Proving discrimination – or the absence of it – is a tricky proposition at its core and there can be more twists and turns than a roller coaster. What happens when an employee is fired for both legitimate and discriminatory reasons? What about when an employee is fired for purely discriminatory reasons but an employer learns about serious misconduct after the fact? Over time, the courts found answers to these perplexing questions. Here is another one that is still largely unanswered: what if an employer fires an employee for honest, but incorrect reasons? Many courts have found that when an employer’s reason for firing an employee is untrue that is enough to create an inference that the real reason was discriminatory.
But, the so-called honest belief doctrine provides a potential escape for the employer, as it focuses not on the accuracy of the underlying facts of an employer’s decision, but rather on what the decision-maker in question honestly believed the facts to be and whether that belief provides a legitimate, non-discriminatory reason for his or her adverse employment action. Some jurisdictions have embraced the doctrine. For example, in Reilly v. Lehigh Valley Hospital (3rd Cir. 2013), an applicant for a security-officer position at a hospital was asked on a job application whether he had ever been diagnosed with or treated for alcoholism or drug addiction. He answered no, and received the position. In reality, the employee had been treated for both drug and alcohol addiction. However, he honestly believed that he had answered the questions truthfully because “no change occurred in his substance abuse behavior” and his time in treatment was to fulfill a requirement of the state. Eventually, the hospital discovered the employee’s history of drug and alcohol treatment and terminated him for lying on his application. The Third Circuit relied on the honest belief doctrine in upholding the employer’s decision, stating that, “[Employee’s] belief that he answered the pertinent inquiries truthfully is not the determinative factor. The question is whether the decision maker . . . could regard [employee’s] responses as dishonest. The answer to that question is resoundingly, ‘yes.’” The Court ultimately granted summary judgment in the employer’s favor.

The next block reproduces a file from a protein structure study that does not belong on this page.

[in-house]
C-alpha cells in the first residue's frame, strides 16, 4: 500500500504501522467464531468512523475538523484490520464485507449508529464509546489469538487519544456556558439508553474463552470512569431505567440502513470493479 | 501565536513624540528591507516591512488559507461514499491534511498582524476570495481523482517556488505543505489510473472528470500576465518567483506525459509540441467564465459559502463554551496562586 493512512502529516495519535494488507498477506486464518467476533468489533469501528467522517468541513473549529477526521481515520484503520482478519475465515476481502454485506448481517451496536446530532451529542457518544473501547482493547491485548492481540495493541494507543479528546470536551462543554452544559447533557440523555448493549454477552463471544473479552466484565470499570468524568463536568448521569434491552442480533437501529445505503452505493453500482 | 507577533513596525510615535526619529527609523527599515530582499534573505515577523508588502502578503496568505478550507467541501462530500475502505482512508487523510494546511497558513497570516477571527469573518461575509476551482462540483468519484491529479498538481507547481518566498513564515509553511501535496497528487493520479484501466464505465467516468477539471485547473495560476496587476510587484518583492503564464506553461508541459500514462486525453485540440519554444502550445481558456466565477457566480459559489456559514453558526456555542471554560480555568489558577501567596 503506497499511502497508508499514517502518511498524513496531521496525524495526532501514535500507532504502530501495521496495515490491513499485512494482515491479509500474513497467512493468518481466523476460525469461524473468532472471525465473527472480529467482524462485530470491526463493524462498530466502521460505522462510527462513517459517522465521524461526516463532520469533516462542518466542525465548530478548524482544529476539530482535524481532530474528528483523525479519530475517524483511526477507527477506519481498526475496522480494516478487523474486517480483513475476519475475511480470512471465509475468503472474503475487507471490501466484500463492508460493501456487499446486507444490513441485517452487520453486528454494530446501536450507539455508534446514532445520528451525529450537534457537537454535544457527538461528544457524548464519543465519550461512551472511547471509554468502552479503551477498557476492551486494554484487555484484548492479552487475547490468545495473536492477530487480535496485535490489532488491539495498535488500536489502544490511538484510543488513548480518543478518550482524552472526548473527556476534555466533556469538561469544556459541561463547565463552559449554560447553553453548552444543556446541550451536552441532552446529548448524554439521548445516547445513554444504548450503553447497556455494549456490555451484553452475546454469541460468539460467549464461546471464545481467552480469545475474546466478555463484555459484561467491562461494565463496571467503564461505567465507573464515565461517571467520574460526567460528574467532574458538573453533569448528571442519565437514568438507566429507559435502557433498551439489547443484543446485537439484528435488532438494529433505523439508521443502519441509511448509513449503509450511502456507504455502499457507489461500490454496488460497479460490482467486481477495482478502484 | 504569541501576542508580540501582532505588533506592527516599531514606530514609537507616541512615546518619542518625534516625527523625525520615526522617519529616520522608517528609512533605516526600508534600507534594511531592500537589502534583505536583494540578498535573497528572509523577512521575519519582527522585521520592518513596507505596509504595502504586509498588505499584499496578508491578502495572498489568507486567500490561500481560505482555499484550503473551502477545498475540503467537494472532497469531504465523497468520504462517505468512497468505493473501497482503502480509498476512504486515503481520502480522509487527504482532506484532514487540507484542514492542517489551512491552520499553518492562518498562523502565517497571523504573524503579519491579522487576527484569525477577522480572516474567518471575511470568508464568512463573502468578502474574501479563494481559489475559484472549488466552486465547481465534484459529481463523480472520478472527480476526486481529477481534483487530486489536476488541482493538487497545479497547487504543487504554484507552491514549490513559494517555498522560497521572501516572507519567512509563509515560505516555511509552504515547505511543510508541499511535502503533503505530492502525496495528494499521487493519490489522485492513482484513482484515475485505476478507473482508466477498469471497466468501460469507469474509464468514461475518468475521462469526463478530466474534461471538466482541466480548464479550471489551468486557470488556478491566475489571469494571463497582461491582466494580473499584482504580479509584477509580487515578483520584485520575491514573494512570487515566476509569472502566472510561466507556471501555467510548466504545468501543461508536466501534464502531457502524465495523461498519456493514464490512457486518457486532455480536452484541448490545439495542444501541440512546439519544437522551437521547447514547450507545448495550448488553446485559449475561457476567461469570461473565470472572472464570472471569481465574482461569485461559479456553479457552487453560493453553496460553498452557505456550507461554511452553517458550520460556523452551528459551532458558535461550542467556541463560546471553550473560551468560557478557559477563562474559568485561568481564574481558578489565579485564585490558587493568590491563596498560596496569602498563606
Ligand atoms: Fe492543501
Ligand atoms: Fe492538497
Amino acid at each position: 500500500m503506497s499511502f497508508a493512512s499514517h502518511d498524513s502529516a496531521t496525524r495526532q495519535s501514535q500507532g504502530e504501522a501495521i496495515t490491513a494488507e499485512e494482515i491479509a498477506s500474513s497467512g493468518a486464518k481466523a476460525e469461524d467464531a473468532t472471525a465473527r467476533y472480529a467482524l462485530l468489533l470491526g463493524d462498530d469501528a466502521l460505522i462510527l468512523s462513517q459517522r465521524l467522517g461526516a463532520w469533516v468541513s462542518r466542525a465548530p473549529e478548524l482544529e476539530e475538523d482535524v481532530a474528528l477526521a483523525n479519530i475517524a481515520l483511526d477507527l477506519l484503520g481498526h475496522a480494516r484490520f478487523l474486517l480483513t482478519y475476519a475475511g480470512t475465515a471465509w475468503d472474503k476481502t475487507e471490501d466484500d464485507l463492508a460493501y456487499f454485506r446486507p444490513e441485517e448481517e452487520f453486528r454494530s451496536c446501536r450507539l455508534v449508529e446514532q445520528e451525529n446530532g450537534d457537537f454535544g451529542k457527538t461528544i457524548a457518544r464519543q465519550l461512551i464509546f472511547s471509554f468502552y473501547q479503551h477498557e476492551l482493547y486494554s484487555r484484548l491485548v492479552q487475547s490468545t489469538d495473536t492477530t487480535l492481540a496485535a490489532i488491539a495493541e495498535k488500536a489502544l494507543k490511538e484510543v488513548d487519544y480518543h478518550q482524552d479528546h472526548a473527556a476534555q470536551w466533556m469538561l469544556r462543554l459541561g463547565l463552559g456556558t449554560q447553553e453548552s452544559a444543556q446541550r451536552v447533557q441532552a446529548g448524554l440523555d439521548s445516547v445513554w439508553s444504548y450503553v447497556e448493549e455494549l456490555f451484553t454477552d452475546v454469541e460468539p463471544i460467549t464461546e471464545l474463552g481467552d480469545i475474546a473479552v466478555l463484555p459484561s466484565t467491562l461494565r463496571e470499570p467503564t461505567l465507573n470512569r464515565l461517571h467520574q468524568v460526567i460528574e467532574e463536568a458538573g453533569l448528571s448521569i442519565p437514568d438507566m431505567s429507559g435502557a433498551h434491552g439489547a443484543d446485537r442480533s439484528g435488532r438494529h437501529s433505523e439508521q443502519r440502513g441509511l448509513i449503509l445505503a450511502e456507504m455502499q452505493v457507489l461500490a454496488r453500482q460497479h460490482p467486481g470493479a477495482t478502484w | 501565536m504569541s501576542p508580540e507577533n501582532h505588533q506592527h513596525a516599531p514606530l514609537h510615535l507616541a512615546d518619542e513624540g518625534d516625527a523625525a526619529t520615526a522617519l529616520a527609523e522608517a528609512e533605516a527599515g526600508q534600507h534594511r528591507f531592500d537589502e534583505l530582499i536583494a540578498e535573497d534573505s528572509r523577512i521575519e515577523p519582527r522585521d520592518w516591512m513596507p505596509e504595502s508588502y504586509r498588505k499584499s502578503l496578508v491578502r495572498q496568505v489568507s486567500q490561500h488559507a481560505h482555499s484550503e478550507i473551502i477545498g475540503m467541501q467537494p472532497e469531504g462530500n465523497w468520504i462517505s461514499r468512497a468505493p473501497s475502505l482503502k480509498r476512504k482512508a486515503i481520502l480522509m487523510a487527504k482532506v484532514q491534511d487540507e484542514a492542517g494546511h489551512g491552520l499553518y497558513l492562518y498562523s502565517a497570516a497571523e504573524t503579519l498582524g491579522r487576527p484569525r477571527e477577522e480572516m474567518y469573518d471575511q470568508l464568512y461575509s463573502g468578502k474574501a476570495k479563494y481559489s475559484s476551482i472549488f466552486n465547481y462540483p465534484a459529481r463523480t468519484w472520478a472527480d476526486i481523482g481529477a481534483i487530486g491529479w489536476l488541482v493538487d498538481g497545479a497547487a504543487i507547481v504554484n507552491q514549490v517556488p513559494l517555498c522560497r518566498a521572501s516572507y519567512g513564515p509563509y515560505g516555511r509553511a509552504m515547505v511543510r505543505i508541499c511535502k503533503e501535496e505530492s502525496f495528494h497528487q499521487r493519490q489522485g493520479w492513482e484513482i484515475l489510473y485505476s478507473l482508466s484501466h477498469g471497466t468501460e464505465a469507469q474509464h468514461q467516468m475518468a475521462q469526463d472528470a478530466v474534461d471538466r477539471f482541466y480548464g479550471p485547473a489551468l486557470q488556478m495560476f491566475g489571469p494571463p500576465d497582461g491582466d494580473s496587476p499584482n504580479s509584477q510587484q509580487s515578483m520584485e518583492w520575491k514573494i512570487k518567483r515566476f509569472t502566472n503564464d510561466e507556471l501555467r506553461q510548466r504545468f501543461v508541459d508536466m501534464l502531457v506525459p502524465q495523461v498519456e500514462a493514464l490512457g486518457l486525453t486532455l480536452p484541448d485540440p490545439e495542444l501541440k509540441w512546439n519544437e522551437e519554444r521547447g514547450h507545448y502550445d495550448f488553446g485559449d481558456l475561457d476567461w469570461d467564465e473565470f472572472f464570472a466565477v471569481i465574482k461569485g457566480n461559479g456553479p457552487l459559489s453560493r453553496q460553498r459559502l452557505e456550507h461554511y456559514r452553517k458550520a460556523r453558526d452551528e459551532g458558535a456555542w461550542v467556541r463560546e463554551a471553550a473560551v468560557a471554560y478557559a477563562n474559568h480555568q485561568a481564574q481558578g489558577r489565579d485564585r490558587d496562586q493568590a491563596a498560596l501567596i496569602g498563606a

However, other jurisdictions have rejected the idea that, “so long as the employer honestly believed in the proffered reason, an employee cannot prove pretext even if the employer’s reason in the end is shown to be ‘mistaken, foolish, trivial, or baseless.” Kariotis v. Navistar Int’l Transp. Corp., 131 F.3d 672, 676 (7th Cir. 1997). Instead, the Sixth Circuit has adopted modified honest belief approach. Under the Sixth Circuit, as articulated in Wright v. Murray Guard, Inc., 455 F.3d 702, 708 (6th Cir. 2006), the most important inquiry is “whether the employer made a reasonably informed and considered decision before taking the adverse employment action.” The Court noted that it would not “blindly assume that an employer’s decision of its reasons is honest.” Therefore, under this standard, when an employee is able to produce sufficient evidence to establish that the employer failed to make a reasonably informed and considered decision before taking its adverse employment action, any reliance placed by the employer on their process cannot be considered an honest belief defense. Similarly, a California Court of Appeals rejected the honest belief defense in Richey v. AutoNation, Inc., 210 Cal. App. 4th 1516 (Cal. 2012), but that decision is currently under review by the California Supreme Court.
The take away from these cases that is that the honest belief defense is ever evolving, and establishing this type of defense will not always be easy for employers. Therefore, if an employee is terminated based on poor work performance or some other reason, the employer should document the employee’s problems throughout their work history, and be prepared to rely on this documentation if they wish to ultimately prevail against employee’s claims.